CAMPBELLSVILLE — Even above the thunderstorm, a neighbor could hear the loud cries of the wife of a small-town police officer outside the ranch house next door. The sobbing woman had just called 911 and reported finding her husband shot to death in their rural Kentucky home.
David Ford, 40, had spent more than three years as a police officer in Central Kentucky. Days after his wife Tonya reported the shooting, state police were saying little Friday about their investigation — or whether they found any link between the homicide and the man's personal or professional life.
"Just by the nature of the job of a police officer, we have enemies," said Billy Gregory, a trooper who is a spokesman for the Kentucky State Police.
Shelton Young, chief of the Lebanon police department where Ford had worked, said he knew of no vendetta against the often jovial officer. Nor did he have firsthand knowledge of any personal problems.
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"No matter who would do it or what reason they'd do it, I've got a dead police officer," Young said. "The tragedy is there .... It could be anything."
After Tuesday's shooting death, word spread quickly both in Campbellsville and Lebanon, two close-knit communities where Ford was well-known and generally well-liked. The area is about 70 miles southwest of Lexington.
Young said Ford went home to nearby Campbellsville each night after his shift and seldom socialized with other officers. Ford's obituary on the Web site of a Campbellsville funeral home listed four sons and three stepchildren among survivors.
On Tuesday he was found dead of a single gunshot to the back of the head. James Cravens, a deputy coroner in Taylor County where the shooting occurred, said the autopsy ruled out suicide and accidental death.
Sondra Gilbert, who lives next door to the Ford home on the Campbellsville outskirts, said she can't be sure how much time elapsed between what she thought was a gunshot and then the screams of Tonya Ford.
"I knew something really bad was wrong," Gilbert said. "I just felt shaking inside."
She found the officer's 35-year-old wife sobbing on the ground, outdoors in the storm, and urged her to come inside. Tonya Ford collapsed on Gilbert's kitchen floor.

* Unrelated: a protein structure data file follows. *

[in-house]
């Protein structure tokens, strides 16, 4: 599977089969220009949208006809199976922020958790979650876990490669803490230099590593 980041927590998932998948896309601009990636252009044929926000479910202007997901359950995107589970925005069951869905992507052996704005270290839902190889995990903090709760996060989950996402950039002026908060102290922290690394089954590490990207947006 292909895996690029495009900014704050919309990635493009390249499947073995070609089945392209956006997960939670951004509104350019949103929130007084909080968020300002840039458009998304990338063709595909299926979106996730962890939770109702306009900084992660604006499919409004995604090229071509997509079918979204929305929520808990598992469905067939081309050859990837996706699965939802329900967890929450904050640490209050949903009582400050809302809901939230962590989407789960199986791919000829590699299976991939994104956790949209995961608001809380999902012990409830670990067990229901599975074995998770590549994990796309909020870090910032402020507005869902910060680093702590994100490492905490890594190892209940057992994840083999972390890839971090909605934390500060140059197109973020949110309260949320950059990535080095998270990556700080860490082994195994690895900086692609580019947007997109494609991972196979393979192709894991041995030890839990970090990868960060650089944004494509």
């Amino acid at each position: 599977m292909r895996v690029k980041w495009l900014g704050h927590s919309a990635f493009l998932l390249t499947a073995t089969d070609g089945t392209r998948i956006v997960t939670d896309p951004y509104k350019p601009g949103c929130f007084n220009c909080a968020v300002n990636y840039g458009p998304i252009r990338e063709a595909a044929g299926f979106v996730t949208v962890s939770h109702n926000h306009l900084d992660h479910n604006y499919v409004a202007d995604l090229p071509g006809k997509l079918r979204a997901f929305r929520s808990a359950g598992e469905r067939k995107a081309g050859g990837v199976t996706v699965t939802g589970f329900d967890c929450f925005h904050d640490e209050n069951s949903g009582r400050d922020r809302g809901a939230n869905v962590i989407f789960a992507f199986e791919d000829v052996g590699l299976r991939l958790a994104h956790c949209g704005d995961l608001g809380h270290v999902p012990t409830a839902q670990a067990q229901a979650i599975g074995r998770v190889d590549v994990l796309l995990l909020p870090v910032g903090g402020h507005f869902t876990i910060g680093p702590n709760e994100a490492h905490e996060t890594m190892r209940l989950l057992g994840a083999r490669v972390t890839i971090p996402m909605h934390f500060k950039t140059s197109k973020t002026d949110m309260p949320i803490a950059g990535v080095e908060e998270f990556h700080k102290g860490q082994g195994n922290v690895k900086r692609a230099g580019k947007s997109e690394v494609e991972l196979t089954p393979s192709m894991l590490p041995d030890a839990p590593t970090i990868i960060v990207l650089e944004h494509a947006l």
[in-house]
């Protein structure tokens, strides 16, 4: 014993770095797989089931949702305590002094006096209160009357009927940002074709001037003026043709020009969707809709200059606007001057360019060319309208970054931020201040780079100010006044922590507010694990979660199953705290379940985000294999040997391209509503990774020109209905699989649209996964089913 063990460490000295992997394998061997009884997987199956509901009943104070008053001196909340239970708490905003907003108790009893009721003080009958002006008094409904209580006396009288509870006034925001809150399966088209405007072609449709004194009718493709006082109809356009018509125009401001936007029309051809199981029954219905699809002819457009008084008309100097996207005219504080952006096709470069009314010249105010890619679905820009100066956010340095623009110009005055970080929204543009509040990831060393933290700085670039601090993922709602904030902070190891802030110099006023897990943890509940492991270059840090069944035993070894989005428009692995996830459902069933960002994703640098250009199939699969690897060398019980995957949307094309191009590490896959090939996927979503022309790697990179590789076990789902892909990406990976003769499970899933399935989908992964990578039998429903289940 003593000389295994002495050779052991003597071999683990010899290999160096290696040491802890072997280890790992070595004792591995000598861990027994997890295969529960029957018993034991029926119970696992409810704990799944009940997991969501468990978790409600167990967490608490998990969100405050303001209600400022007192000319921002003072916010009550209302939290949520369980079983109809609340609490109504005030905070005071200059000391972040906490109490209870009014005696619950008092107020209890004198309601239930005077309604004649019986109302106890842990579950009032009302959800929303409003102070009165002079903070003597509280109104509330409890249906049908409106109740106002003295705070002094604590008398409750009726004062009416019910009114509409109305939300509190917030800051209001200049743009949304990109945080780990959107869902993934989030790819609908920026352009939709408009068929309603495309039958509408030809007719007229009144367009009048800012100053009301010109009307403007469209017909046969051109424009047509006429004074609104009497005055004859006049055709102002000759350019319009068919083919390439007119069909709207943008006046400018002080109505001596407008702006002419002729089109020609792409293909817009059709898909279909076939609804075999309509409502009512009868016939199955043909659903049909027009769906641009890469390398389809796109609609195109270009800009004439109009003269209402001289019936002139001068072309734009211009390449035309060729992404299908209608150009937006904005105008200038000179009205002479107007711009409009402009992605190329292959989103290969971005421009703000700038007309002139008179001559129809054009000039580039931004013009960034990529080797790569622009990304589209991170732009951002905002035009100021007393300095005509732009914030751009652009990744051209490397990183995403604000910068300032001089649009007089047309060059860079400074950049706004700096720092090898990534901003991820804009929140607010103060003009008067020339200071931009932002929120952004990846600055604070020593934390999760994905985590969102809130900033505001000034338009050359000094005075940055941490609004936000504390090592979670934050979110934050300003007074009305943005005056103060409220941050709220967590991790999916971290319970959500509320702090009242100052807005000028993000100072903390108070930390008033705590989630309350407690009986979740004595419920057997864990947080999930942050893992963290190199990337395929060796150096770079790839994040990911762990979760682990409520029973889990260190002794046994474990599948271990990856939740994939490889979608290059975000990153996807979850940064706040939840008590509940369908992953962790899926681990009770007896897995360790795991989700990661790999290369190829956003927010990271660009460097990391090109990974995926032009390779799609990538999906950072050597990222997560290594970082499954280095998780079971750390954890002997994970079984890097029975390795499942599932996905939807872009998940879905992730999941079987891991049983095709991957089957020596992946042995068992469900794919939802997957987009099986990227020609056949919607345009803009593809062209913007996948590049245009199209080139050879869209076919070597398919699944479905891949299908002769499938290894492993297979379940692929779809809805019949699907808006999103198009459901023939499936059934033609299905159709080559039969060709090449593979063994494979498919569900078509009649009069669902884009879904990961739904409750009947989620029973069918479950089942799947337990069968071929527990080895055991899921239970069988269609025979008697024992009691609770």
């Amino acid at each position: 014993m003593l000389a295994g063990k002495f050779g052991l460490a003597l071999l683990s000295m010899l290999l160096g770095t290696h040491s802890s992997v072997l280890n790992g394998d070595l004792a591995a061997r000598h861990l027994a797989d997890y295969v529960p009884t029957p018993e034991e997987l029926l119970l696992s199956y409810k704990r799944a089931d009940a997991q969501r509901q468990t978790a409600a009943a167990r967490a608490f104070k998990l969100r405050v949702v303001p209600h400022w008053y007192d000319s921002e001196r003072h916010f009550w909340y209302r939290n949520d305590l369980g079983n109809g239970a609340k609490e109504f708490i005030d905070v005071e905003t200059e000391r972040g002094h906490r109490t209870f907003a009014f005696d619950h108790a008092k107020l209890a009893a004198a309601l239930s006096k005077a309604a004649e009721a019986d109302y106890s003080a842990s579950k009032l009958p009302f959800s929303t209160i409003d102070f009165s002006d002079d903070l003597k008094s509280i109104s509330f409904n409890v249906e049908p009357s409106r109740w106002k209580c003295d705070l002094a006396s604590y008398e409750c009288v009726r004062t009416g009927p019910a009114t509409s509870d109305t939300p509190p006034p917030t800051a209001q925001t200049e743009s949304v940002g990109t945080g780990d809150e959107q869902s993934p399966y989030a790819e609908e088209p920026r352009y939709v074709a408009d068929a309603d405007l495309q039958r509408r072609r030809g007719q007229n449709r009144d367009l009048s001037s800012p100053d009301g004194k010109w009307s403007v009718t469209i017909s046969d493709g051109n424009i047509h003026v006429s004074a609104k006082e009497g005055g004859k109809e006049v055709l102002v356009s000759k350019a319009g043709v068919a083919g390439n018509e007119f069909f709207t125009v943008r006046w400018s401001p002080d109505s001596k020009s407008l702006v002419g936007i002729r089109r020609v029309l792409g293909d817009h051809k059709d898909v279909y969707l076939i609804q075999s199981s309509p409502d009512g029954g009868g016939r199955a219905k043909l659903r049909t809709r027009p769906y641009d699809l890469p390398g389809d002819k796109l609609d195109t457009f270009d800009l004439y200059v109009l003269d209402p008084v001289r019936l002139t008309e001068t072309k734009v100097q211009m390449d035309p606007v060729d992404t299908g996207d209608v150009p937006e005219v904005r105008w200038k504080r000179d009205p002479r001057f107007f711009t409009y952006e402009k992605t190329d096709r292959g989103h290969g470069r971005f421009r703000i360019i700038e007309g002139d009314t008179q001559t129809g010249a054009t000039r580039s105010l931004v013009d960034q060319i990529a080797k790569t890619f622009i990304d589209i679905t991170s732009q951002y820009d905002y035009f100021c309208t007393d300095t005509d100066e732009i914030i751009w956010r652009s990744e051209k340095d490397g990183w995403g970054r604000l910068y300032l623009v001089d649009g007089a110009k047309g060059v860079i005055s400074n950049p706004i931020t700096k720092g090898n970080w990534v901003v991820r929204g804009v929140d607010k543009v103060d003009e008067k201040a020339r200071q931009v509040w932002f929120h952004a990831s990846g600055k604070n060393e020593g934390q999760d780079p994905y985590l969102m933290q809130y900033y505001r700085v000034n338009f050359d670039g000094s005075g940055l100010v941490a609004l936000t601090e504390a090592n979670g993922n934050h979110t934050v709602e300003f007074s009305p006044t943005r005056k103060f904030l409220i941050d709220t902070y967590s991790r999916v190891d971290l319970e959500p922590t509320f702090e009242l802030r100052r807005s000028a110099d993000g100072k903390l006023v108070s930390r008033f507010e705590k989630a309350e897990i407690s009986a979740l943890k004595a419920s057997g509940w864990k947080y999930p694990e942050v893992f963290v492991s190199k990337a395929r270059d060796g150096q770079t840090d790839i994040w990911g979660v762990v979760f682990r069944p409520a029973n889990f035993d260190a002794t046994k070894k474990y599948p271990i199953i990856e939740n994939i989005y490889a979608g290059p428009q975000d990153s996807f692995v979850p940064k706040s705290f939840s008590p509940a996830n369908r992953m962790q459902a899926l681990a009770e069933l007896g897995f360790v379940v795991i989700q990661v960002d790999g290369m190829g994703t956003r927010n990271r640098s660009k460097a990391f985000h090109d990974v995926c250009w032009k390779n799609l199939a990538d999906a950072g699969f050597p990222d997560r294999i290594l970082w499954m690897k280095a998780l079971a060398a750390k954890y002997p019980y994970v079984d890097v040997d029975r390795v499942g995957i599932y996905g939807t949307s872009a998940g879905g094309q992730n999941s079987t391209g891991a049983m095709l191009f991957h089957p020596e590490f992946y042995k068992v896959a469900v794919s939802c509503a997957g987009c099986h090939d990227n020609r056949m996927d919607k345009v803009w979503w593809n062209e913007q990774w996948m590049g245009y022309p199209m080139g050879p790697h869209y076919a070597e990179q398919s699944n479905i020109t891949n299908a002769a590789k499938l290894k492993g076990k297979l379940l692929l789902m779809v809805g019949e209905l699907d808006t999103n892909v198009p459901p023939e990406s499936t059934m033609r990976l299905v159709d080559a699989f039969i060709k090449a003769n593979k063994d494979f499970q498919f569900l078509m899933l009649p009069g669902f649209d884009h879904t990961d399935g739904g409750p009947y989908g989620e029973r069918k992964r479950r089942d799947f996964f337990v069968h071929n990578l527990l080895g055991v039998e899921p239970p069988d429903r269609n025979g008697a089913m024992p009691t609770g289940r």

Gilbert said the Ford children often used rifles for target practice into the creek and trees next door, so she thought nothing of the gunshot she heard.
Scott Alsager, a retired electrician who owns a cattle and poultry farm across the street, said his son also heard a shot and didn't find out Ford was dead until after police arrived.
Alsager said he never had problems with Ford but occasionally scolded some of the children for shooting onto his property. Alsager said it wasn't unusual for people to use the heavily wooded area for hunting practice.
Gregory declined to say Friday whether suspects had been identified.
Area residents remained perplexed.
Timmy Gribbins, stopping into a gas station deli, said he had known Ford from the officer's days as the one-man police force in neighboring Bradfordsville. Ford loved kids, Gribbins said, and sometimes would show up at a video arcade and pretend to handcuff some of the giggling children.
Felipe Contreras, assistant manager of Los Mariachis Mexican restaurant, said everyone in town knew Ford. Contreras said Ford once responded when he had a fender bender, and he was impressed to find out that the officer was studying Spanish to better communicate with the local Hispanic population.
"He gave me a card and said, 'Anything you need, just give me a call. I'll be there,'" Contreras said.
A funeral service was being held Friday.